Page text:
A Dream for Three, Bildungsroman Graphic Novel written by Jérôme Hamon and drawn by Lena Sayaphoum
Series: Emma and Violette #1
My rating: ⭐️⭐️⭐️⭐️
Given that I don’t usually read simple slice of life fiction, it takes something special to even draw me to check one out. In this case, although the pastel softness of Sayaphoum’s art style initially caught my attention, what really cinched my interest was the story. Two sisters who both dream of getting into the Paris Opera Ballet School, but only one of them passes the audition. This upsets both of them, although I was surprised to find that it didn’t quite create the kind of rift I’d expected.
Despite the series title of “Emma and Violette” this is infinitely more Emma’s story–perhaps that will change as more volumes are released. On the one hand, this makes a lot of sense. Not only is Emma the one who fails the audition, a narrative position that carries considerably more weight and potential, but she is also the elder sister. Her life is further along, and a major theme of the story is moving on, as well as growing up and making choices. On the other hand, Violette comes off as nothing more than a background character, which isn’t very compelling to a reader looking for sibling drama and reconciliation.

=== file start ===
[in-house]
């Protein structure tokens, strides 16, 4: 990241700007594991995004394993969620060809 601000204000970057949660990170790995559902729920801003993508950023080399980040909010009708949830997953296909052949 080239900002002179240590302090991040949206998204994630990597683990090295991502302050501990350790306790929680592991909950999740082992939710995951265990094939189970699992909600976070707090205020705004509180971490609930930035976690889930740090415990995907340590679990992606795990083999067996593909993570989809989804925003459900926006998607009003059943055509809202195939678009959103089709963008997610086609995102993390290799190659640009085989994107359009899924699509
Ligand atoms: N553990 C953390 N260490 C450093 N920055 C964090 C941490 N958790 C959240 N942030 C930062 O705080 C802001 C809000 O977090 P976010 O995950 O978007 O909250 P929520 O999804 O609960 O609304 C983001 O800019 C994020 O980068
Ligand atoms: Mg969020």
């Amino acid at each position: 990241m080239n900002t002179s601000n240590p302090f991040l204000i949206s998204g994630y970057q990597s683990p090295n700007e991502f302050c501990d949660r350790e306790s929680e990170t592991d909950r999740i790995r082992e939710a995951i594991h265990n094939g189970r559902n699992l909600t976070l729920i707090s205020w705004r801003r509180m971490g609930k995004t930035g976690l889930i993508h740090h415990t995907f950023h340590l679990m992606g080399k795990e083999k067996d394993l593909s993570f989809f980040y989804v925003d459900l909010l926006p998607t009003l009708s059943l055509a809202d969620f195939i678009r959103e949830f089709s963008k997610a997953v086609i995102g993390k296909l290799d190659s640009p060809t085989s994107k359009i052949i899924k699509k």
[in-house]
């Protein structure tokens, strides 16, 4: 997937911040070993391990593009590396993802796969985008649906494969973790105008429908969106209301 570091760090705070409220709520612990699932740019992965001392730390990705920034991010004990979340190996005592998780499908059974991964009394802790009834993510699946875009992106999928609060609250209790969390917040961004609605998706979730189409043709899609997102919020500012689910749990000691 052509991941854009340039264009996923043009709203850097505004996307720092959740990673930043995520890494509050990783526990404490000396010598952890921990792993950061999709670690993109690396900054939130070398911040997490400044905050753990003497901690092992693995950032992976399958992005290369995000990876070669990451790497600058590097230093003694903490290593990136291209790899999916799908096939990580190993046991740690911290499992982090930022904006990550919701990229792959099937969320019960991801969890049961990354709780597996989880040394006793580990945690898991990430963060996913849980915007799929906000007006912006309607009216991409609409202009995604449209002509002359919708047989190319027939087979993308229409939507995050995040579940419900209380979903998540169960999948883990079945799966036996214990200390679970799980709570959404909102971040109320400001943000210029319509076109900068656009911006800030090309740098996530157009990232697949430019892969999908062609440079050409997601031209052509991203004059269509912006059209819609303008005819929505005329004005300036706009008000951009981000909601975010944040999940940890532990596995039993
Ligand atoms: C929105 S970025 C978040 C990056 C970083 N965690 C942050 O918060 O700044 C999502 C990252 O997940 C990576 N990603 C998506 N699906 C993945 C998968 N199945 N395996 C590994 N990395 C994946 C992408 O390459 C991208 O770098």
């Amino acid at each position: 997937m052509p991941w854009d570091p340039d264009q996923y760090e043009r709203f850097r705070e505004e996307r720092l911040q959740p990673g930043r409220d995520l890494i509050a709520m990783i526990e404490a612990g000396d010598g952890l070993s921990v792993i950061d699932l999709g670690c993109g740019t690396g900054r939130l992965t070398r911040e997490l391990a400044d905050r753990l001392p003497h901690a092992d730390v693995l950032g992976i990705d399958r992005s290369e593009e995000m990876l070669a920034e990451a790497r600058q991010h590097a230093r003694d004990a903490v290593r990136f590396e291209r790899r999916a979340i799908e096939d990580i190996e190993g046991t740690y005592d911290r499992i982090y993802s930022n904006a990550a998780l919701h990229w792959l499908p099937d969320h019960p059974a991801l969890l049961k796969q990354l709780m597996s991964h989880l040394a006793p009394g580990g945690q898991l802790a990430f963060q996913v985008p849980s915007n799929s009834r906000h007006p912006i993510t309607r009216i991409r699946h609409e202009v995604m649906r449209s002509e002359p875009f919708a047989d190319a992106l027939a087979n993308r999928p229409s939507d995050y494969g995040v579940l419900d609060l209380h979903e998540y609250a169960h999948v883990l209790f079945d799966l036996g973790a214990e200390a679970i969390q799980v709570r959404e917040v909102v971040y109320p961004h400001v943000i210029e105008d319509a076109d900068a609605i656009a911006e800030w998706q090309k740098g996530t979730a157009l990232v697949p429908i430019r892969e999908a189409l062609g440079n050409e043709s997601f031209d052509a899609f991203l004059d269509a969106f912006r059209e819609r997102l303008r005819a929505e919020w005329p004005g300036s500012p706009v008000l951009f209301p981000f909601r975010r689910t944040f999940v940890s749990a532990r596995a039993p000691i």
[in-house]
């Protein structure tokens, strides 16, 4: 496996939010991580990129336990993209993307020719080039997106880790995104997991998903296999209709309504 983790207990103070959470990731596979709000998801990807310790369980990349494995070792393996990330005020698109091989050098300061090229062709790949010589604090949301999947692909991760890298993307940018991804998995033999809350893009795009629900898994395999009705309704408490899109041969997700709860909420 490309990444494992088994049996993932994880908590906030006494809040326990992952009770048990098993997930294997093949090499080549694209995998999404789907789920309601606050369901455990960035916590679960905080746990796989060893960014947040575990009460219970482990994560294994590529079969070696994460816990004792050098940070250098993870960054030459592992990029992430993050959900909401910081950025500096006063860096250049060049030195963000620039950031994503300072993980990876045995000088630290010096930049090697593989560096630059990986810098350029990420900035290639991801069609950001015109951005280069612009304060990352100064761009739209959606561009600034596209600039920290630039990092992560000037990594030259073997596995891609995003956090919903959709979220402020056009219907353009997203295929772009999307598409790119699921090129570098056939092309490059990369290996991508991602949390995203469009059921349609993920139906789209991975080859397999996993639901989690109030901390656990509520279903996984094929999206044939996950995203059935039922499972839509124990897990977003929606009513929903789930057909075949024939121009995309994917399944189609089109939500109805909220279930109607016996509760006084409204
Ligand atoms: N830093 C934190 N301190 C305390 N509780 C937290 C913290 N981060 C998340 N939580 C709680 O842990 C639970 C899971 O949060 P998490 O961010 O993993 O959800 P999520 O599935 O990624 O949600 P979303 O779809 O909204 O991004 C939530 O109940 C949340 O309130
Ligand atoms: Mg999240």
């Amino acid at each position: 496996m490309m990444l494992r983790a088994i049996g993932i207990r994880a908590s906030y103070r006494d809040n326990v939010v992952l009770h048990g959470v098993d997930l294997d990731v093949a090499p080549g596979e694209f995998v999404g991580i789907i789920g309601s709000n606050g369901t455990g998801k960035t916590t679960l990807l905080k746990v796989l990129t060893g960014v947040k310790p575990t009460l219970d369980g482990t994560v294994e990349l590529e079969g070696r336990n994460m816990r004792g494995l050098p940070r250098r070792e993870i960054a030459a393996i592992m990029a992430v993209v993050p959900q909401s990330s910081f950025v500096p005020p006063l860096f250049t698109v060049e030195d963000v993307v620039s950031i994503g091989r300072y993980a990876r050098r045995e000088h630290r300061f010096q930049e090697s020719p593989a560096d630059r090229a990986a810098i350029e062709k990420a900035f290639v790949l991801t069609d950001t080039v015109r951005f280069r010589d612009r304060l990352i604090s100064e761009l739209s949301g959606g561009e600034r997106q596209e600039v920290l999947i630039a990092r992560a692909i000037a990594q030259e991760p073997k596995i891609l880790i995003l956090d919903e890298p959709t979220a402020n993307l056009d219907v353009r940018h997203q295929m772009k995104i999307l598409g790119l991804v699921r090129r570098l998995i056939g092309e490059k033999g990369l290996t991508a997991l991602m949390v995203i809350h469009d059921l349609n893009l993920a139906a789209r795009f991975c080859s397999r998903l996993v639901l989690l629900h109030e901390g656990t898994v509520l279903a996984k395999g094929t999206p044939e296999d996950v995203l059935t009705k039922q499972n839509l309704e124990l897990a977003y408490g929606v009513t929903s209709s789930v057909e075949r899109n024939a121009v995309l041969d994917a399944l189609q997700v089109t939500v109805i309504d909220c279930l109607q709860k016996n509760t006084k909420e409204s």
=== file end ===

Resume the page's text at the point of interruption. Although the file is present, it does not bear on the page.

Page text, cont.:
The writing is a bit fast and loose as the saying goes, with a great deal of emphasis on “loose.” The main plot, Emma struggling with her perceived failure, is very strong, if a bit After-School Special in execution. Her mother once dreamed of becoming a professional violinist. She seems to be trying to succeed vicariously through being “supportive enough” to help her daughters achieve their ballet dream. However, she isn’t a crazy pageant mom, and I believed that enough of her drive was that she wanted the girls to be happy. The girls’ father is much more relaxed, as he keeps in touch with everyone’s feelings as a mediator. In my favourite scene, he takes Emma to a theatre, where she tries on costumes and he talks to her about all of the different things she can do with her life.
The subplots are where things sag in the middle. Emma and Violette have a fight, but it is not resolved. There are a couple of Mean Girl moments that amount to nothing–first because the character is not properly established and then chastised and removed without ceremony, and the was second immediately addressed before Violette can have any plot to herself. Emma has a love interest story that simply peters out. I won’t say it isn’t believable, but the way it plays out means yet another of the characters is inadequately utilised and worse, implies that he didn’t have to have a reason for his actions and it’s okay. It isn’t okay.
Still, the message of the story is eminently positive and unflinchingly clear. The art is fluid and lovely, with a soft prettiness that I adored. I don’t have daughters, and my children are much much younger than this, but I found the mother relatable. Not an easy thing for the writer to have accomplished. I’m sure the issues with Violette having less spotlight will be addressed in the very next volume, too. This is a sweet comic, and I highly recommend it.
(I received an ARC from NetGalley in return for an honest review.)